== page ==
fbpx
Connect with us

DailyArtMagazine.com – Art History Stories

Painting of the Week: Józef Simmler, The Death of Barbara Radziwiłł

Józef Simmler, The Death of Barbara Radziwiłł, 1860, National Museum in Warsaw, Poland. Detail.

Painting of the Week

Painting of the Week: Józef Simmler, The Death of Barbara Radziwiłł

The National Museum in Warsaw is one of the largest museums in Poland and boasts an extensive art collection. Among its body of works is The Death of Barbara Radziwiłł by Józef Simmler. This painting is considered to be Simmler’s most artwork. It evokes the beauty of the Polish Golden Age with an intensity of compassion and tenderness. Józef Simmler captures both history and humanity. It is a love story of epic proportions.

Józef Simmler, The Death of Barbara Radziwiłł, 1860, National Museum in Warsaw, Poland.
Józef Simmler, The Death of Barbara Radziwiłł, 1860, National Museum in Warsaw, Poland.

Józef Simmler painted The Death of Barbara Radziwiłł in 1860. It depicts the death of the infamous Queen Barbara of Poland. Barbara Radziwiłł was a Lithuanian noble whose great beauty caught the eye of King Sigismund II Augustus in 1543. She consented to become his mistress and enjoyed four years of luxurious bliss. However, the bliss soon ended. In 1547, Lady Barbara married King Sigismund II Augustus, and it caused a great scandal! It was not the correct protocol for a king of Poland to marry his mistress and especially when the woman was from the lowest rank of nobility.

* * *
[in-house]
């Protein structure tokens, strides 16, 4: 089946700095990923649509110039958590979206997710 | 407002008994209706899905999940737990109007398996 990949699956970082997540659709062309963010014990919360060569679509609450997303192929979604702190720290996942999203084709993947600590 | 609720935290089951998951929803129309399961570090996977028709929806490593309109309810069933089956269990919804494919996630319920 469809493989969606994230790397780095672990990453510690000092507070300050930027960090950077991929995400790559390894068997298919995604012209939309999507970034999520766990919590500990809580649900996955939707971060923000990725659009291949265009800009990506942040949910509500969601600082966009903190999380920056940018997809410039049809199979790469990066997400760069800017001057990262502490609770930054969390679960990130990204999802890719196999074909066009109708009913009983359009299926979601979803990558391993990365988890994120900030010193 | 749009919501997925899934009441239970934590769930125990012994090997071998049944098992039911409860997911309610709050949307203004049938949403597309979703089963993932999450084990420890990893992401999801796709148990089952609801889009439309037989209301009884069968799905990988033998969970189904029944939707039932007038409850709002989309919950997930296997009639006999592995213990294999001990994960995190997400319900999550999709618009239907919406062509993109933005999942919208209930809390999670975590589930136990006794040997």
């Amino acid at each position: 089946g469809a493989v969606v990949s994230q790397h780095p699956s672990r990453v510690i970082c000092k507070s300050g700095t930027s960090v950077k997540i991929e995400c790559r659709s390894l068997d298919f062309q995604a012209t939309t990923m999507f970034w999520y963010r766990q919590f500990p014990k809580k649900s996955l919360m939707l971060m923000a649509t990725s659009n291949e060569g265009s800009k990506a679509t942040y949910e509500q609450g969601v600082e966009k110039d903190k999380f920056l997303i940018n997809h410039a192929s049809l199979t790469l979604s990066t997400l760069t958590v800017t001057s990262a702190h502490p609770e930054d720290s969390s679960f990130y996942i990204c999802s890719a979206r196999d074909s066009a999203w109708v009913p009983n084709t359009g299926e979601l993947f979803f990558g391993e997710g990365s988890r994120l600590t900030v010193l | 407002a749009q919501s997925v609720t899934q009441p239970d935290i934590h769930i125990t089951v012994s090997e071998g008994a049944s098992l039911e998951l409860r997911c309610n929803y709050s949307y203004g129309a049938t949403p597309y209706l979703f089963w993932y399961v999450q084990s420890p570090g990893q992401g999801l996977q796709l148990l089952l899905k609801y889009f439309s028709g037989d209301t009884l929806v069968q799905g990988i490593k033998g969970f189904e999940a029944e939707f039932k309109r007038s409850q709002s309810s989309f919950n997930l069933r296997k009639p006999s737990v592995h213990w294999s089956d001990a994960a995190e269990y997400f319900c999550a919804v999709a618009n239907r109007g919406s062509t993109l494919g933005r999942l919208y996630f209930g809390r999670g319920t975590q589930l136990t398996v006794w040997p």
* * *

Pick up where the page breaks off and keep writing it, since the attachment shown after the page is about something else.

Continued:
Barbara Radziwiłł was not the virginal and high-ranking bride that Polish society expected for its king. The marriage was viewed as a misalliance and dishonour to Poland. King Sigismund II Augustus disregarded public opinion and fought his mother and parliament to have his wife officially recognized. Finally in 1550 he won and Barbara Radziwiłł was crowned Queen of Poland. The victory was short-lived, however, as only five months later Queen Barbara died in 1551. Józef Simmler captures the final moments of this great love story in The Death of Barbara Radziwiłł.

Józef Simmler, The Death of Barbara Radziwiłł, 1860, National Museum in Warsaw, Poland. Enlarged Detail of King Sigismund II Augustus.
Józef Simmler, The Death of Barbara Radziwiłł, 1860, National Museum in Warsaw, Poland. Enlarged Detail.

The Death of Barbara Radziwiłł is a historical painting which was a very popular art genre during the 19th century. Historical paintings attempt to recreate epic moments in history such as great disasters, famous deaths, and celebrated victories.

However, Józef Simmler’s The Death of Barbara Radziwiłł is more than just a historical painting. It is a painting that explores the deep human emotions of love and loss. King Sigismund II Augustus gazes lovingly and sadly towards the face of his dying wife. His eyes are wet from tears, and his forehead is marked from furrows.

In contrast, Queen Barbara is still and lifeless. Her body is slumped, her head lays slack, and her right arm hangs off the edge of the bed. Queen Barbara’s white robes complement her pale skin into a vision of deathly pallor. The end of her life is further symbolized through the closed Bible on the chair and the smoking censer on the floor. The Queen is dead, and the gold and ermine bedspread is the only hint of Queen Barbara’s regality.